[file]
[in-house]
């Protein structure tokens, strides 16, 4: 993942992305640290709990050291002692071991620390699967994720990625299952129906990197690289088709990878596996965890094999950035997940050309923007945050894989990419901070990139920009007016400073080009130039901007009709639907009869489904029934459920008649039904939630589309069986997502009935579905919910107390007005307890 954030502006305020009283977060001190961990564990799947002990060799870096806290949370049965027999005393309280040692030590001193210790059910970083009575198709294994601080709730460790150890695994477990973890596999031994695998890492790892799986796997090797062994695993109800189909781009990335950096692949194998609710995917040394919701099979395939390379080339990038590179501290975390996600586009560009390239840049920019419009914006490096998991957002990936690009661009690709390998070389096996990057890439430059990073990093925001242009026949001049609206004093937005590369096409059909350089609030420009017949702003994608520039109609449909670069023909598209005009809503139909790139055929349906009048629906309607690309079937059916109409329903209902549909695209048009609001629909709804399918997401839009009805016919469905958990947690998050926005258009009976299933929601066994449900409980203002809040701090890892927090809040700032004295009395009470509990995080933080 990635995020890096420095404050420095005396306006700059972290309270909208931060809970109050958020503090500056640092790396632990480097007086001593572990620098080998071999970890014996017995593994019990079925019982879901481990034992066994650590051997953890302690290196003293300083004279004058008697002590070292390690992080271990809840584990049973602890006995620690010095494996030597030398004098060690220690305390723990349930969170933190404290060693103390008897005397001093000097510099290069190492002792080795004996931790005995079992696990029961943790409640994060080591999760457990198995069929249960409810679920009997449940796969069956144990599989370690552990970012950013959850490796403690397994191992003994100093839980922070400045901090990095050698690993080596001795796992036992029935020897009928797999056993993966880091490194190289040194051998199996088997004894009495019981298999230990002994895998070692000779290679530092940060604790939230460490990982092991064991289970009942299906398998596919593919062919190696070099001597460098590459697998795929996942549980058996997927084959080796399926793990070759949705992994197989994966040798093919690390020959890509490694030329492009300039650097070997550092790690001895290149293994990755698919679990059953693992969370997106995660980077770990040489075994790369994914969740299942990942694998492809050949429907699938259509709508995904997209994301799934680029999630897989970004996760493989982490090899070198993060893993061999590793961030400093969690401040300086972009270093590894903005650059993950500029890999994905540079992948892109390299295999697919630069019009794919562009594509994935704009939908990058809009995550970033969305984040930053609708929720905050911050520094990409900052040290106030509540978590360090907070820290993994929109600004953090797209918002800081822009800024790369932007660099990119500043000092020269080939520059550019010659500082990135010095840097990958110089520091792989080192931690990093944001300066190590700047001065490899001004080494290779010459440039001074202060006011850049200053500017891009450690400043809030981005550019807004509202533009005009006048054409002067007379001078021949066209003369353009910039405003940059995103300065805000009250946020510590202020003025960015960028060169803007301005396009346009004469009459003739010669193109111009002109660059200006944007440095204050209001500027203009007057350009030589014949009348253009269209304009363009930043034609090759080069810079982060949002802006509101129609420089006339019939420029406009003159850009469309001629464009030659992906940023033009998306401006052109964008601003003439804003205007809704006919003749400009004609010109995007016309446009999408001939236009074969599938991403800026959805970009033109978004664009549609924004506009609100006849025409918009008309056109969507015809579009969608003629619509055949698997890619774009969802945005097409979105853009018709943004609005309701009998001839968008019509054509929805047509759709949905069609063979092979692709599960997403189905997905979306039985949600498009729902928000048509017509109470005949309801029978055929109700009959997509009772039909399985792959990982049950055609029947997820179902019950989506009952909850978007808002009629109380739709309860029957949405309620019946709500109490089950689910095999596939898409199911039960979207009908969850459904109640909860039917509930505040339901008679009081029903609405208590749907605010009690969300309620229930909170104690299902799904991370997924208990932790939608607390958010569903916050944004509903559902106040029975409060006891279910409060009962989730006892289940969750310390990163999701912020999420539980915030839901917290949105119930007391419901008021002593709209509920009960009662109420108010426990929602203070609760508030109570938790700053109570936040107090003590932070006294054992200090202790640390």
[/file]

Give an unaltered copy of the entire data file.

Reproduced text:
[in-house]
């Protein structure tokens, strides 16, 4: 993942992305640290709990050291002692071991620390699967994720990625299952129906990197690289088709990878596996965890094999950035997940050309923007945050894989990419901070990139920009007016400073080009130039901007009709639907009869489904029934459920008649039904939630589309069986997502009935579905919910107390007005307890 954030502006305020009283977060001190961990564990799947002990060799870096806290949370049965027999005393309280040692030590001193210790059910970083009575198709294994601080709730460790150890695994477990973890596999031994695998890492790892799986796997090797062994695993109800189909781009990335950096692949194998609710995917040394919701099979395939390379080339990038590179501290975390996600586009560009390239840049920019419009914006490096998991957002990936690009661009690709390998070389096996990057890439430059990073990093925001242009026949001049609206004093937005590369096409059909350089609030420009017949702003994608520039109609449909670069023909598209005009809503139909790139055929349906009048629906309607690309079937059916109409329903209902549909695209048009609001629909709804399918997401839009009805016919469905958990947690998050926005258009009976299933929601066994449900409980203002809040701090890892927090809040700032004295009395009470509990995080933080 990635995020890096420095404050420095005396306006700059972290309270909208931060809970109050958020503090500056640092790396632990480097007086001593572990620098080998071999970890014996017995593994019990079925019982879901481990034992066994650590051997953890302690290196003293300083004279004058008697002590070292390690992080271990809840584990049973602890006995620690010095494996030597030398004098060690220690305390723990349930969170933190404290060693103390008897005397001093000097510099290069190492002792080795004996931790005995079992696990029961943790409640994060080591999760457990198995069929249960409810679920009997449940796969069956144990599989370690552990970012950013959850490796403690397994191992003994100093839980922070400045901090990095050698690993080596001795796992036992029935020897009928797999056993993966880091490194190289040194051998199996088997004894009495019981298999230990002994895998070692000779290679530092940060604790939230460490990982092991064991289970009942299906398998596919593919062919190696070099001597460098590459697998795929996942549980058996997927084959080796399926793990070759949705992994197989994966040798093919690390020959890509490694030329492009300039650097070997550092790690001895290149293994990755698919679990059953693992969370997106995660980077770990040489075994790369994914969740299942990942694998492809050949429907699938259509709508995904997209994301799934680029999630897989970004996760493989982490090899070198993060893993061999590793961030400093969690401040300086972009270093590894903005650059993950500029890999994905540079992948892109390299295999697919630069019009794919562009594509994935704009939908990058809009995550970033969305984040930053609708929720905050911050520094990409900052040290106030509540978590360090907070820290993994929109600004953090797209918002800081822009800024790369932007660099990119500043000092020269080939520059550019010659500082990135010095840097990958110089520091792989080192931690990093944001300066190590700047001065490899001004080494290779010459440039001074202060006011850049200053500017891009450690400043809030981005550019807004509202533009005009006048054409002067007379001078021949066209003369353009910039405003940059995103300065805000009250946020510590202020003025960015960028060169803007301005396009346009004469009459003739010669193109111009002109660059200006944007440095204050209001500027203009007057350009030589014949009348253009269209304009363009930043034609090759080069810079982060949002802006509101129609420089006339019939420029406009003159850009469309001629464009030659992906940023033009998306401006052109964008601003003439804003205007809704006919003749400009004609010109995007016309446009999408001939236009074969599938991403800026959805970009033109978004664009549609924004506009609100006849025409918009008309056109969507015809579009969608003629619509055949698997890619774009969802945005097409979105853009018709943004609005309701009998001839968008019509054509929805047509759709949905069609063979092979692709599960997403189905997905979306039985949600498009729902928000048509017509109470005949309801029978055929109700009959997509009772039909399985792959990982049950055609029947997820179902019950989506009952909850978007808002009629109380739709309860029957949405309620019946709500109490089950689910095999596939898409199911039960979207009908969850459904109640909860039917509930505040339901008679009081029903609405208590749907605010009690969300309620229930909170104690299902799904991370997924208990932790939608607390958010569903916050944004509903559902106040029975409060006891279910409060009962989730006892289940969750310390990163999701912020999420539980915030839901917290949105119930007391419901008021002593709209509920009960009662109420108010426990929602203070609760508030109570938790700053109570936040107090003590932070006294054992200090202790640390």